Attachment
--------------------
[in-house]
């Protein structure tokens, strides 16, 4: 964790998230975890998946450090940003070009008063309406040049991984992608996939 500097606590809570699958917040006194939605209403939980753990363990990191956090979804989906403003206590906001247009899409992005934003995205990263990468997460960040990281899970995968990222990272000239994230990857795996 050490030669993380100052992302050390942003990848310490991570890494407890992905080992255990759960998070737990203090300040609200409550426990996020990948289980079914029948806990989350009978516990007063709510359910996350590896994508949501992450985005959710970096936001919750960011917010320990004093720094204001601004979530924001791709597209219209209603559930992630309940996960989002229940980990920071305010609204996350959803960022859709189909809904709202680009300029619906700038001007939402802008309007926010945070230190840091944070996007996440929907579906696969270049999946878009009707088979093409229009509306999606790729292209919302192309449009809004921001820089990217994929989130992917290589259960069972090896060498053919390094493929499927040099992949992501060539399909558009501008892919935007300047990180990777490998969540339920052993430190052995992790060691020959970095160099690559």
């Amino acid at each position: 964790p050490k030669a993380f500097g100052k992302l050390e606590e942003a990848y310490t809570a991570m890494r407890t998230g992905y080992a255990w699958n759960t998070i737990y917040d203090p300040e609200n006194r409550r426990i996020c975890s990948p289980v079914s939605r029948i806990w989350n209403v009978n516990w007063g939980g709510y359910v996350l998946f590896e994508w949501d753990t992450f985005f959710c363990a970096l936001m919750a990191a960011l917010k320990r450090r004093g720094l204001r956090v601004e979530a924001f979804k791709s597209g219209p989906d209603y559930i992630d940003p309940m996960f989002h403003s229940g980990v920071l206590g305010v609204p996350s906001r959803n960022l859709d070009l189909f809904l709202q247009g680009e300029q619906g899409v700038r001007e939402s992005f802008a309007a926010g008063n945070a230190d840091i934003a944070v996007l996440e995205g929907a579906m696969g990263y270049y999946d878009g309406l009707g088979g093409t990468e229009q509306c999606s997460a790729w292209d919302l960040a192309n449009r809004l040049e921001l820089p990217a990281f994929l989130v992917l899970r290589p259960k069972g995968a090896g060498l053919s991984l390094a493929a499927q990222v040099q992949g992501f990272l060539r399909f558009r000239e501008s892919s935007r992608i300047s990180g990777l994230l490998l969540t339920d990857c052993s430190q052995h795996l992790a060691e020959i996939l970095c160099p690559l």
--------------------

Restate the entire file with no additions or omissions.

[in-house]
């Protein structure tokens, strides 16, 4: 964790998230975890998946450090940003070009008063309406040049991984992608996939 500097606590809570699958917040006194939605209403939980753990363990990191956090979804989906403003206590906001247009899409992005934003995205990263990468997460960040990281899970995968990222990272000239994230990857795996 050490030669993380100052992302050390942003990848310490991570890494407890992905080992255990759960998070737990203090300040609200409550426990996020990948289980079914029948806990989350009978516990007063709510359910996350590896994508949501992450985005959710970096936001919750960011917010320990004093720094204001601004979530924001791709597209219209209603559930992630309940996960989002229940980990920071305010609204996350959803960022859709189909809904709202680009300029619906700038001007939402802008309007926010945070230190840091944070996007996440929907579906696969270049999946878009009707088979093409229009509306999606790729292209919302192309449009809004921001820089990217994929989130992917290589259960069972090896060498053919390094493929499927040099992949992501060539399909558009501008892919935007300047990180990777490998969540339920052993430190052995992790060691020959970095160099690559």
């Amino acid at each position: 964790p050490k030669a993380f500097g100052k992302l050390e606590e942003a990848y310490t809570a991570m890494r407890t998230g992905y080992a255990w699958n759960t998070i737990y917040d203090p300040e609200n006194r409550r426990i996020c975890s990948p289980v079914s939605r029948i806990w989350n209403v009978n516990w007063g939980g709510y359910v996350l998946f590896e994508w949501d753990t992450f985005f959710c363990a970096l936001m919750a990191a960011l917010k320990r450090r004093g720094l204001r956090v601004e979530a924001f979804k791709s597209g219209p989906d209603y559930i992630d940003p309940m996960f989002h403003s229940g980990v920071l206590g305010v609204p996350s906001r959803n960022l859709d070009l189909f809904l709202q247009g680009e300029q619906g899409v700038r001007e939402s992005f802008a309007a926010g008063n945070a230190d840091i934003a944070v996007l996440e995205g929907a579906m696969g990263y270049y999946d878009g309406l009707g088979g093409t990468e229009q509306c999606s997460a790729w292209d919302l960040a192309n449009r809004l040049e921001l820089p990217a990281f994929l989130v992917l899970r290589p259960k069972g995968a090896g060498l053919s991984l390094a493929a499927q990222v040099q992949g992501f990272l060539r399909f558009r000239e501008s892919s935007r992608i300047s990180g990777l994230l490998l969540t339920d990857c052993s430190q052995h795996l992790a060691e020959i996939l970095c160099p690559l």